By Tyler DFC | Books | August 24, 2009 |
By Tyler DFC | Books | August 24, 2009 |
It is difficult to explain a Thursday Next novel without sounding like a goddamn lunatic so I’m going to let the Amazon description of Something Rotten do the heavy lifting. Seriously, I’ve sat here for 20 minutes and tried to write this 5 different ways and it always is as clear as mud in a dark closet. Admittedly, I’m cheating a bit. Deal with it.
(5 MINUTES LATER)
Well, that didn’t work at all. Their description is worse than what I was trying to write. Let’s see what else I can find.
(10 FRUITLESS MINUTES OF GOOGLING LATER)
Nothing. Great. OK, fuck it.
Something Rotten finds Spec Ops Literary Detective Thursday Next and her 2-year-old son Friday still living in the Bookworld. Thursday has been working as the Jurisfiction Bellman (a policing agency inside the realm of books) for the last couple of years, but decides to return to the real world and try to un-eradicate her husband, Landen. She finds things are less than ideal in her real world (an alternate universe 1985 England) as the evil multi-megacorporation Goliath (responsible for Landen’s eradication in the first place) is attempting to become a Church to loophole its way out of a prophecy predicting the corporation’s demise, and the megalomaniacal fiction escapee Yorrick Kaine may be inadvertently going to cause Armageddon because if Swindon fails to win the World Croquet Championship it will set in motion a series of events that will see Kaine become President of England.
Hamlet (yes, THAT Hamlet) accompanies Thursday into the real world to see how he is viewed by readers and his absence causes irrevocable damage to his play, as in Hamlet’s absence Ophelia decides to merge Hamlet with The Merry Wives of Windsor . The only way out of that mess is to re-write the play into its original version, but where is Thursday going to find William Shakespeare in 1985? How will she deal with the attempts on her life from the Windowmaker, a lethal assassin (and wife) of her friend Agent Stoker? And somehow she still has to find time to locate an on-the-run Minotaur and figure out just what the hell an Obvinator does.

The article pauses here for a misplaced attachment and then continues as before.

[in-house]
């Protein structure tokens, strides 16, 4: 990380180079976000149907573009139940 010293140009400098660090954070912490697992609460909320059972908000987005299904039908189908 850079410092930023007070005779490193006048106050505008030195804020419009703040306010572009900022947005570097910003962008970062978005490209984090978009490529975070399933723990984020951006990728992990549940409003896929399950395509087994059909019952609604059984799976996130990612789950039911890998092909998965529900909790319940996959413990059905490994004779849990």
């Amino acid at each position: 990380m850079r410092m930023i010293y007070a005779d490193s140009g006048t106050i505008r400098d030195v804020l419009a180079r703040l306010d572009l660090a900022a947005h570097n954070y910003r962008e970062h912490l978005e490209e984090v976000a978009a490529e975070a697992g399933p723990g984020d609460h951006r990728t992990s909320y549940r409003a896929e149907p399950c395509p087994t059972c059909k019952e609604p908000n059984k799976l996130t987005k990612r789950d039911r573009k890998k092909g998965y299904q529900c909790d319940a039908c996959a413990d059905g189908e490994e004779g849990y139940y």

Still with me?
OK, enough of the plot synopsis. Let’s get this straight. If nothing above made any sense to you, stop reading and go get The Eyre Affair to see where it all began. I promise it makes sense in context but when reading a Thursday Next novel you are taking an E-train to Lunacy Town. Either you are with the madcap insanity or it just ain’t your thing. I loved the series and was rather shocked by Something Rotten’s outcome. I had no idea this was the end to the series. Yes, I am aware there is a fifth book called First Among Sequels but Something Rotten wraps up nearly all of the plot threads of the previous 3 books and does so with impeccable style.
The book is complex, but not overly confusing, and retains all of the charm of the earlier books and all major characters return at some point for the finale. There is one twist that is so good, so well done, so unexpected and so absolutely shattering that I had to read it twice. I’m not going to go into it, but I will say that if you have followed the series from the beginning you will meet this twist with confusion, dawning realization, and finally wonder as you try to piece together this final complete mindfuck. More than anything, you will want to re-read the books again to see the details you missed that possibly portended it.
I was very pleasantly surprised with Something Rotten. I have enjoyed every Thursday Next book but this is the first one since The Eyre Affair that was absolutely satisfying. I have not yet read First Among Sequels, but I know it takes place 16 years after Something Rotten. So I’m treating it as an epilogue. As a finale, Something Rotten excels and easily holds its own among the greats of the fantasy genre. As a series, the Thursday Next books should absolutely not be missed by any fans of Terry Pratchett and Douglas Adams. If that describes you, you owe it to yourself to dive into this series.
This review is part of the Cannonball Read series. Check here for more of Tyler DFC’s reviews.
Also, Tyler DFC has his own pop-culture blog, RUFKM.